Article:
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Thousands Pay Tribute To Ankara Bombing Victims


Now let's follow up on the confused and deadly politics of Turkey. That country is in the middle of a political campaign and in the middle of an insurgency. The government is fighting ethnic Kurdish separatists in the eastern part of the country. On Saturday, people marched in protest against the government's fight. Two explosions at that march in Ankara killed scores of people. Later, police stopped marchers who tried to place carnations at the scene.


UNIDENTIFIED PROTESTERS: (Chanting in foreign language).

INSKEEP: That left the frustrated protesters chanting, killer state will be held to account. All of this serves as a reminder for the United States. The U.S. wants Turkey as an ally against the nearby Islamic State. Turkey, however, is busy with its own domestic problems. Reporter Lucy Kafanov is tracking the protest, the bombing and the aftermath. What exactly were the people protesting when they were bombed?

LUCY KAFANOV: Turkey is experiencing an incredibly difficult time when it comes to security and conflict. The country is effectively waging a two-front war against Islamic State militants in Syria as well as against the Kurdish separatist insurgents known as the PKK in northern Iraq and in Turkey's southeast. On top of this, there's been a resurgence in attacks from far-left extremists. And on top of all of this, Turkey's in the midst of a massive political crisis. They're going to new snap elections. So with Turkey facing of these renewed threats, the point of the protest on Saturday was really to call for peace and to demand an end to the renewed fighting, especially in Turkey's Kurdish heartland.

INSKEEP: So what evidence is there as to who conducted this attack and what methods they used?

KAFANOV: Well, that's the million-dollar question. Turkish Prime Minister Ahmet Davutoglu did suggest on Saturday that the attack could have been carried out by Islamic State extremists, Kurdish militants or even radical leftist groups. But we are hearing now some sources in the government indicating that officials are looking more closely at the possibility of some sort of a link to Islamic State jihadists. There's also conspiracy theories, I would say from talking to people, where a lot of folks feel that because there's all this electoral instability, perhaps the government either implicitly or explicitly allowed such attacks to happen with an electoral calculus in mind.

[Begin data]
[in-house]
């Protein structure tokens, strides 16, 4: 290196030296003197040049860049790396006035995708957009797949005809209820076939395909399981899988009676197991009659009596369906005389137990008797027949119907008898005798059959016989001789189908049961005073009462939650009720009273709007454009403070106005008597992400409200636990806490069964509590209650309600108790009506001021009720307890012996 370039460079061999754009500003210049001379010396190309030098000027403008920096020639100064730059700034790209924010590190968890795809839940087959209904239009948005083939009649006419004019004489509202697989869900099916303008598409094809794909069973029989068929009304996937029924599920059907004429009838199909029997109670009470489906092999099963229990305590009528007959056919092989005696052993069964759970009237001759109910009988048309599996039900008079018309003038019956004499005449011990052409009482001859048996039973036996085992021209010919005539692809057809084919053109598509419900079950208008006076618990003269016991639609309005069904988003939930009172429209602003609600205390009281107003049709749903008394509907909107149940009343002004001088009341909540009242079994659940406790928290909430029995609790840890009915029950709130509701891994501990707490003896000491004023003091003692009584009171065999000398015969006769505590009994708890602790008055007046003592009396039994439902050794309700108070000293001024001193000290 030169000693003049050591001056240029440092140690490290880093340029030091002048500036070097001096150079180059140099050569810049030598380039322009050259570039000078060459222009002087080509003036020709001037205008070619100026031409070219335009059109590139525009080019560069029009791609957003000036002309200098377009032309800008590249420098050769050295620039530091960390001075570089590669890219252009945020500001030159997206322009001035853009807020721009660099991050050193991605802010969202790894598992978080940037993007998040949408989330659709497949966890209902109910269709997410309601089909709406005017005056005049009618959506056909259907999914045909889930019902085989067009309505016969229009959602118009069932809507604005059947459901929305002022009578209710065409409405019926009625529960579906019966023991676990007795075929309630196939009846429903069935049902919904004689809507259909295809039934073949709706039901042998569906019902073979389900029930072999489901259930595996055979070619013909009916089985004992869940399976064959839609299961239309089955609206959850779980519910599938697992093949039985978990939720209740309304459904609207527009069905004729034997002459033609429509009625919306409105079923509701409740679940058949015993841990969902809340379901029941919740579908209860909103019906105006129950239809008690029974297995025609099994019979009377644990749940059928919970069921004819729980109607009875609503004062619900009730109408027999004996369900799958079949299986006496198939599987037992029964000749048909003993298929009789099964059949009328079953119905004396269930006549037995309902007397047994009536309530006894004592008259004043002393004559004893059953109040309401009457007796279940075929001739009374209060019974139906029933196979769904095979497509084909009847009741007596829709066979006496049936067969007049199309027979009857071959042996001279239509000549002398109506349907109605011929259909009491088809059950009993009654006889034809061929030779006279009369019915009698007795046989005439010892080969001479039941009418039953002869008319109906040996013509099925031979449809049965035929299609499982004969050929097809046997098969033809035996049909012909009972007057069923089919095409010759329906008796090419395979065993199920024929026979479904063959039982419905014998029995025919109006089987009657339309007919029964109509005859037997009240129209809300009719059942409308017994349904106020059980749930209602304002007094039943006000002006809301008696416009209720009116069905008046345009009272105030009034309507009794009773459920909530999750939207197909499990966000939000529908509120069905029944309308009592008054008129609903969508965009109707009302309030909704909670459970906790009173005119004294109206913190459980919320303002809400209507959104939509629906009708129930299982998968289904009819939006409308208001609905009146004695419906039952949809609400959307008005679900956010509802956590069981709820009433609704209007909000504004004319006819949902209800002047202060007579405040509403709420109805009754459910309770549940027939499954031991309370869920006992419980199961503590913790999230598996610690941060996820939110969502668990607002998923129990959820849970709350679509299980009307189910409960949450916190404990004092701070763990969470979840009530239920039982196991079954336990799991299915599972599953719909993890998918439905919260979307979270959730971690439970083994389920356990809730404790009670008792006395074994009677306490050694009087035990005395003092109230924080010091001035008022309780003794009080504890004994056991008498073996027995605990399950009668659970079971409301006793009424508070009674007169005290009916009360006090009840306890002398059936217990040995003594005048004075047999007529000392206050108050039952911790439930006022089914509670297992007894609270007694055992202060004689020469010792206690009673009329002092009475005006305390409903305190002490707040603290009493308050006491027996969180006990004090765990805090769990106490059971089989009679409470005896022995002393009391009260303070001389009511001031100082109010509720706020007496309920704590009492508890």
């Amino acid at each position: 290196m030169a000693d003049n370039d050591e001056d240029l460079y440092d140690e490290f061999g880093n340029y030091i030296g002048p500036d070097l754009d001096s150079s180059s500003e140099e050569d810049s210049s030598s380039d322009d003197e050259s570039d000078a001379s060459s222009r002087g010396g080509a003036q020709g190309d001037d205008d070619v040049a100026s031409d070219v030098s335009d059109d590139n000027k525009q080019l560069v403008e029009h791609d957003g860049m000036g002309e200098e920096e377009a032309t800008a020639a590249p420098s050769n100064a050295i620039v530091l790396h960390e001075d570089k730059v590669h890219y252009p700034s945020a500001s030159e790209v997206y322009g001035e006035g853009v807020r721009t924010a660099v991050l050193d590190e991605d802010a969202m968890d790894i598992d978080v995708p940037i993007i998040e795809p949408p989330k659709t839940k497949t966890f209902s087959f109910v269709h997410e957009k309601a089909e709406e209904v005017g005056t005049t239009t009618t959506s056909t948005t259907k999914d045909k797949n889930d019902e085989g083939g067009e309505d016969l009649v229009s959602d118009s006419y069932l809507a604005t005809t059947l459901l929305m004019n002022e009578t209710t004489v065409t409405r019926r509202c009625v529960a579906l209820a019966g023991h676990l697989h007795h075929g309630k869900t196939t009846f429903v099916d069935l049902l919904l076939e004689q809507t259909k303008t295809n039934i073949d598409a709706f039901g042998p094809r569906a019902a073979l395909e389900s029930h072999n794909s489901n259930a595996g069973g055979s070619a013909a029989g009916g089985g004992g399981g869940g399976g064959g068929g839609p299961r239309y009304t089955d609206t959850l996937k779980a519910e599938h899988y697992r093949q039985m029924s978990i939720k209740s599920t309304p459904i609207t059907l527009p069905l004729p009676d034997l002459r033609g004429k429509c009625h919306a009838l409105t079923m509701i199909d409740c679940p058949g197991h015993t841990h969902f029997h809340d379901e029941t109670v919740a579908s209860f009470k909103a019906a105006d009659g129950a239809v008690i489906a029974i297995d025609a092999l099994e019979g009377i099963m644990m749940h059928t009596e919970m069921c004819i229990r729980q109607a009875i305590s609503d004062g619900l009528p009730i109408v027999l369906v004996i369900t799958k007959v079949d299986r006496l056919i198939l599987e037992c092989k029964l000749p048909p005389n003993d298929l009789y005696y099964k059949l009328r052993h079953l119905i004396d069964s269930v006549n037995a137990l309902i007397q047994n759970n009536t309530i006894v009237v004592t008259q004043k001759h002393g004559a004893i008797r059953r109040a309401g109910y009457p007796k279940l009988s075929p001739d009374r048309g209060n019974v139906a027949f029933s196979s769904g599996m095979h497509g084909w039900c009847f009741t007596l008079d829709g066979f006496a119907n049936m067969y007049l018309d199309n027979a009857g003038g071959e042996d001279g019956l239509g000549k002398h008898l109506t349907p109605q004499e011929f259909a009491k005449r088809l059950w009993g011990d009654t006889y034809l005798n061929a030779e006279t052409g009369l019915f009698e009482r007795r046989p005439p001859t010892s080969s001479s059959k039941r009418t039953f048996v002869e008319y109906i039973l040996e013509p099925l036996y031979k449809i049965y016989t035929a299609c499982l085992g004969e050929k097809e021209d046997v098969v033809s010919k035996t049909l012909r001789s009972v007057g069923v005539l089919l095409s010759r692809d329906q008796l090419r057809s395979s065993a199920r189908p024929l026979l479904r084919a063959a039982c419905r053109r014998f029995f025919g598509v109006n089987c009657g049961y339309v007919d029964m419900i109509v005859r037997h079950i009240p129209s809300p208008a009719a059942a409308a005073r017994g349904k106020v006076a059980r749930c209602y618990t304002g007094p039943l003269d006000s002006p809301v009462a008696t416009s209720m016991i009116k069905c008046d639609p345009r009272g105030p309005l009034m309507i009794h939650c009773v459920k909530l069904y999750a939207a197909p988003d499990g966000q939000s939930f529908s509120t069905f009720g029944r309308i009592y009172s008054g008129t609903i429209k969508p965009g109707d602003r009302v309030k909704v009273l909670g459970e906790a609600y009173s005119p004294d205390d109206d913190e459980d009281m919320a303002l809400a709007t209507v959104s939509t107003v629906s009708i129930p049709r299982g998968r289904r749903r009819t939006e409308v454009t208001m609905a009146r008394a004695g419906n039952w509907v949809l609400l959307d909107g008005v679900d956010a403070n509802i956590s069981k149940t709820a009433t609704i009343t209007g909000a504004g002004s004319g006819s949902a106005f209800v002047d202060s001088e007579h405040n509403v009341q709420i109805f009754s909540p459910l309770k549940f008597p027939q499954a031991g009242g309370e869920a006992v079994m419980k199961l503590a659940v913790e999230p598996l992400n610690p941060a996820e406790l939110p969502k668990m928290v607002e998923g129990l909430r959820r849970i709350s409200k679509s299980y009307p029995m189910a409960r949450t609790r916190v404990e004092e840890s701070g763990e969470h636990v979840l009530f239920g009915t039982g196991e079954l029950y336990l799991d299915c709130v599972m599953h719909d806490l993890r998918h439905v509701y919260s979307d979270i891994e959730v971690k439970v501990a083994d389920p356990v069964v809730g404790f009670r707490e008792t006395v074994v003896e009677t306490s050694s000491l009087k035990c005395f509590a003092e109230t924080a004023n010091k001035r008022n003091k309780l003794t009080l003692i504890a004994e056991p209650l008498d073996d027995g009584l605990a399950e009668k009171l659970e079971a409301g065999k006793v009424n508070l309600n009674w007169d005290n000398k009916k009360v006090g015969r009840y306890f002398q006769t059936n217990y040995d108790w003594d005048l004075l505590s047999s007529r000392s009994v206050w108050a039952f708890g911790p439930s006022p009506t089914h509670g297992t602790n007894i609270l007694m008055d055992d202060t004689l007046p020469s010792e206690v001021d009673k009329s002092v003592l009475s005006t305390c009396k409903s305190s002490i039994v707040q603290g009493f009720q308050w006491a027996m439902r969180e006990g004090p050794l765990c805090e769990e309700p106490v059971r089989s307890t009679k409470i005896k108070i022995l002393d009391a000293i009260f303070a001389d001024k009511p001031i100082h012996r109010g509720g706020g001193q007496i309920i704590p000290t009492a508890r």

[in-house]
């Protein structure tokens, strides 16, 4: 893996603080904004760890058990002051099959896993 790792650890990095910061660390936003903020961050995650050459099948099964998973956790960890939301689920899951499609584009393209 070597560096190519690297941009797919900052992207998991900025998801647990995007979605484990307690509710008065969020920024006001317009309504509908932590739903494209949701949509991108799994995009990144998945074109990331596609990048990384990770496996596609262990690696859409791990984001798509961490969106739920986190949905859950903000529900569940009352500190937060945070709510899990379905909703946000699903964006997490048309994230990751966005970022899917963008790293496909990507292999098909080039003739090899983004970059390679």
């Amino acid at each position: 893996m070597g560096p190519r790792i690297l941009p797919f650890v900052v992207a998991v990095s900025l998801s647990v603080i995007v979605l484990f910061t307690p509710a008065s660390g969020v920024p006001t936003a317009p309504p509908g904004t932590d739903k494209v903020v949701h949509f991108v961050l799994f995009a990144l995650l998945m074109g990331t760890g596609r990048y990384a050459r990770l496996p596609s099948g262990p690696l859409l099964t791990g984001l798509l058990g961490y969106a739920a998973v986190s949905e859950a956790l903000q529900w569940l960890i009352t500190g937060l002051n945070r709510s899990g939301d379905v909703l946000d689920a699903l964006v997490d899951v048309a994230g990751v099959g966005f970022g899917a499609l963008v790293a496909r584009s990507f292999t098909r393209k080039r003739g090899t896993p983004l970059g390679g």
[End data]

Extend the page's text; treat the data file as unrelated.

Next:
INSKEEP: Well, that's what I was wondering because we heard those chants, killer state will be held to account. That's effectively a conspiracy theory - isn't it? - an idea that the state is somehow behind this violence, like the bombing on Saturday.

KAFANOV: Turkey has a long and uneasy history with the so-called deep state, where in the past, there have been various acts of terror or unrest carried out with the implicit agreement of forces within the government. So that's in part why there's so much suspicion and mistrust at the moment. It really is, it seems, a descent into suspicion on all sides.

INSKEEP: Journalist Lucy Kafanov, who's in Ankara, Turkey. Thanks very much.

KAFANOV: Thank you. Transcript provided by NPR, Copyright NPR.